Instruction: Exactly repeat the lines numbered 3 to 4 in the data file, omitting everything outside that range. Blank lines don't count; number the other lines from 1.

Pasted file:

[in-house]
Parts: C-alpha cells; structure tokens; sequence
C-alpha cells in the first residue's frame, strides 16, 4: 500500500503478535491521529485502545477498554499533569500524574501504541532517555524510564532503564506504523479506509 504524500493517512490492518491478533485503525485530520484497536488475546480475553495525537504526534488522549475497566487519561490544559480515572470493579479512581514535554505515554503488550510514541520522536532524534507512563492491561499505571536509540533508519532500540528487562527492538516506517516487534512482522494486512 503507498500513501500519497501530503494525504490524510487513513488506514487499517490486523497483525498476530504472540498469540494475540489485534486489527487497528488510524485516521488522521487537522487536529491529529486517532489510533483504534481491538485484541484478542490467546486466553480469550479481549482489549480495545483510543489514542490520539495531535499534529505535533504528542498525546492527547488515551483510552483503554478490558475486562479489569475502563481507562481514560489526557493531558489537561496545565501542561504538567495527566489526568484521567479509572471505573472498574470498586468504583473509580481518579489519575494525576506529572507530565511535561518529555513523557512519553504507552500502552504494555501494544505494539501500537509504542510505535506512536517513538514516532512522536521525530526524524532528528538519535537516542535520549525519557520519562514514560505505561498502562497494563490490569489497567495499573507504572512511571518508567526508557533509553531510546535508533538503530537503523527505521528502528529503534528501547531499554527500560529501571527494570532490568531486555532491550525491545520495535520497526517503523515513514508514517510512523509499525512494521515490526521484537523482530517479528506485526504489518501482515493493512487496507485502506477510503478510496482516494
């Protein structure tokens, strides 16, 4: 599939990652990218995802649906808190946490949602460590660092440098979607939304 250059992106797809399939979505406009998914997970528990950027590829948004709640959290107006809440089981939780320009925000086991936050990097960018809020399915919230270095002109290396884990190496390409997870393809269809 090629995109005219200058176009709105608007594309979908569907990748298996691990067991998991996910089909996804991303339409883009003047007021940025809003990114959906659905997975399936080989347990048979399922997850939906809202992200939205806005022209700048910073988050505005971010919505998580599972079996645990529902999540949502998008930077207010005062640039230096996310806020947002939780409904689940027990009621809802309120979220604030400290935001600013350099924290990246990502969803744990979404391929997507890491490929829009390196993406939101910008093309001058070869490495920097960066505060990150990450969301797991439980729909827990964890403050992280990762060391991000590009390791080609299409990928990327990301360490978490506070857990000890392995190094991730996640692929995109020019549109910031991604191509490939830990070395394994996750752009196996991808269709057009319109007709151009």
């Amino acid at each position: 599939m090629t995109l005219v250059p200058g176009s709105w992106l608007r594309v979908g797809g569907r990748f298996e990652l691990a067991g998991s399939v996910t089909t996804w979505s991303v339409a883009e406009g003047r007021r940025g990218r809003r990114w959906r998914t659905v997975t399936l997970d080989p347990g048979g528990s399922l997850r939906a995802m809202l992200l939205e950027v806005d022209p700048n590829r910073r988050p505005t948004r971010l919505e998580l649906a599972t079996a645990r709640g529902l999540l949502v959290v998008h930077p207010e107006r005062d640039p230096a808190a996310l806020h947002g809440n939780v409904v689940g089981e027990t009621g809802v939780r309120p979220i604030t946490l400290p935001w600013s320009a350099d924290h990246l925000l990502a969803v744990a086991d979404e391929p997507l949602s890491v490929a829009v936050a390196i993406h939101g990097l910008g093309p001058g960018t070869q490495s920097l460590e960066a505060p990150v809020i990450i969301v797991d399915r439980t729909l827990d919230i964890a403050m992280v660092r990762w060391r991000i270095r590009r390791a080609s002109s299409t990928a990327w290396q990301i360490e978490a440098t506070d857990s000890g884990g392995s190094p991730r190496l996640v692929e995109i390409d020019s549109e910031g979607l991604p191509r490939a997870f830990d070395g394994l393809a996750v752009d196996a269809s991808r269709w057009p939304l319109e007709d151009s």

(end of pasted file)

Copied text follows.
C-alpha cells in the first residue's frame, strides 16, 4: 500500500503478535491521529485502545477498554499533569500524574501504541532517555524510564532503564506504523479506509 504524500493517512490492518491478533485503525485530520484497536488475546480475553495525537504526534488522549475497566487519561490544559480515572470493579479512581514535554505515554503488550510514541520522536532524534507512563492491561499505571536509540533508519532500540528487562527492538516506517516487534512482522494486512 503507498500513501500519497501530503494525504490524510487513513488506514487499517490486523497483525498476530504472540498469540494475540489485534486489527487497528488510524485516521488522521487537522487536529491529529486517532489510533483504534481491538485484541484478542490467546486466553480469550479481549482489549480495545483510543489514542490520539495531535499534529505535533504528542498525546492527547488515551483510552483503554478490558475486562479489569475502563481507562481514560489526557493531558489537561496545565501542561504538567495527566489526568484521567479509572471505573472498574470498586468504583473509580481518579489519575494525576506529572507530565511535561518529555513523557512519553504507552500502552504494555501494544505494539501500537509504542510505535506512536517513538514516532512522536521525530526524524532528528538519535537516542535520549525519557520519562514514560505505561498502562497494563490490569489497567495499573507504572512511571518508567526508557533509553531510546535508533538503530537503523527505521528502528529503534528501547531499554527500560529501571527494570532490568531486555532491550525491545520495535520497526517503523515513514508514517510512523509499525512494521515490526521484537523482530517479528506485526504489518501482515493493512487496507485502506477510503478510496482516494
């Protein structure tokens, strides 16, 4: 599939990652990218995802649906808190946490949602460590660092440098979607939304 250059992106797809399939979505406009998914997970528990950027590829948004709640959290107006809440089981939780320009925000086991936050990097960018809020399915919230270095002109290396884990190496390409997870393809269809 090629995109005219200058176009709105608007594309979908569907990748298996691990067991998991996910089909996804991303339409883009003047007021940025809003990114959906659905997975399936080989347990048979399922997850939906809202992200939205806005022209700048910073988050505005971010919505998580599972079996645990529902999540949502998008930077207010005062640039230096996310806020947002939780409904689940027990009621809802309120979220604030400290935001600013350099924290990246990502969803744990979404391929997507890491490929829009390196993406939101910008093309001058070869490495920097960066505060990150990450969301797991439980729909827990964890403050992280990762060391991000590009390791080609299409990928990327990301360490978490506070857990000890392995190094991730996640692929995109020019549109910031991604191509490939830990070395394994996750752009196996991808269709057009319109007709151009």